Enshrinement Weekend at the Pro Football Hall of Fame is a chance for football to be at its best.
But during his induction speech Saturday night, former 49ers owner Eddie DeBartolo Jr. also offered a challenge, underlining one of the biggest problems the game faces today.
DeBartolo has been hailed for the above-and-beyond way he took care of his players and other employees in times of crisis, but said he didn’t always see the same commitment in the modern game.
“Frankly, I think we could use a little bit more of that sense of family in the NFL today, DeBartolo said. “I think we could use a little bit more of that sense of duty to one another and that sense of responsibility for one another. I know that’s what my good friend the commissioner and the players union desperately want and are trying to do today.
“Make no mistake, history has its eyes on all of us right now. It’s about the respect and gratitude we feel for these athletes who have given their all to this game. We’ve got to do all we can to look after one another and take care of one another, not just when the uniform is on, but when the uniform comes off, too.”
For several years, the ice between the league and the NFLPA has been hard to crack, with each side dug into intractable positions. But for any of the bigger issues to be solved, there will have to be a thaw that we’ve seen few signs of.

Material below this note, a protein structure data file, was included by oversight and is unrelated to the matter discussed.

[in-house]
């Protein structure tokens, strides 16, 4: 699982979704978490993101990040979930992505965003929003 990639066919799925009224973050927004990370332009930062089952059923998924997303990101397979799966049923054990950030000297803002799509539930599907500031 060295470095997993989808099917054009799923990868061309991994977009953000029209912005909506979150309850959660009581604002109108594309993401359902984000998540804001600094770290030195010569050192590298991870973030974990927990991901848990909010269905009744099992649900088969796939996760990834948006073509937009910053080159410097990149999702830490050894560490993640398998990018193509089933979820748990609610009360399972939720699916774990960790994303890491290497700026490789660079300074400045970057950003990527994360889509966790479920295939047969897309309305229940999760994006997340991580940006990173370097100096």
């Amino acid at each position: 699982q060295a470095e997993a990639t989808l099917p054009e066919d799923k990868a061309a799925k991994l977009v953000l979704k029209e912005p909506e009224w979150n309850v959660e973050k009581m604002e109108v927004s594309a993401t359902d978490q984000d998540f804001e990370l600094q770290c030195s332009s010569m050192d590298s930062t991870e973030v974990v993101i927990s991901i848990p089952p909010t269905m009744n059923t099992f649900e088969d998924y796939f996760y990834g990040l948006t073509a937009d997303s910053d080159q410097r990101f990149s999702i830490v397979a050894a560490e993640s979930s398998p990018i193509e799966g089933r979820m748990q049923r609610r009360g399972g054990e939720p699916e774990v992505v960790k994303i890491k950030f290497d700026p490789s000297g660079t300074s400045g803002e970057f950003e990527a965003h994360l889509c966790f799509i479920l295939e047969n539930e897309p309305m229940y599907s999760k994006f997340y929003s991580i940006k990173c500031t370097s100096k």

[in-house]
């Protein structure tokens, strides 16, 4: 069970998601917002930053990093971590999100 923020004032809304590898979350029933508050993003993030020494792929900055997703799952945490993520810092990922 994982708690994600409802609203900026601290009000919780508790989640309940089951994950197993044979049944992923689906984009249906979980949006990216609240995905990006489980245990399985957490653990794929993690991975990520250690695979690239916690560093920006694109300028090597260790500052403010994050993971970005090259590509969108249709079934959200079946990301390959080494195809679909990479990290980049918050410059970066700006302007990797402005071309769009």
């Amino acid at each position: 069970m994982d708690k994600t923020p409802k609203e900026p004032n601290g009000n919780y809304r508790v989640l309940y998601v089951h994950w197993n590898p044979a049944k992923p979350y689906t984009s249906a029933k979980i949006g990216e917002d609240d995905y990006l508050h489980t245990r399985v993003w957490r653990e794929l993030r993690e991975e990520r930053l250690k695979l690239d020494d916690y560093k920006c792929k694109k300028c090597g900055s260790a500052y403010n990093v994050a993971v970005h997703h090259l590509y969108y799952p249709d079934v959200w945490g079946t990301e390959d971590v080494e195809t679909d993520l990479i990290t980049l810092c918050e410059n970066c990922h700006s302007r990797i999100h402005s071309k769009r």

At the Hall of Fame (which operates independently of, yet still in close cooperation with the NFL), it’s easy to see the message they want to present. A new exhibit featuring a holographic Joe Namath hits on all the lessons the game wants to promote, such as commitment, sacrifice for the greater good and things coaches like to talk about during halftime speeches. And when former Army Reservist such as Kevin Greene finishes his passionate speech by thanking the military and saluting, it’s the kind of packaging the powers that be can’t get enough of.
But as DeBartolo underscored, some of the problems the league is dealing with can’t be changed with just talk, but a true commitment to the principles they’re selling. Saying football is family is easy. Making that bond real will be harder.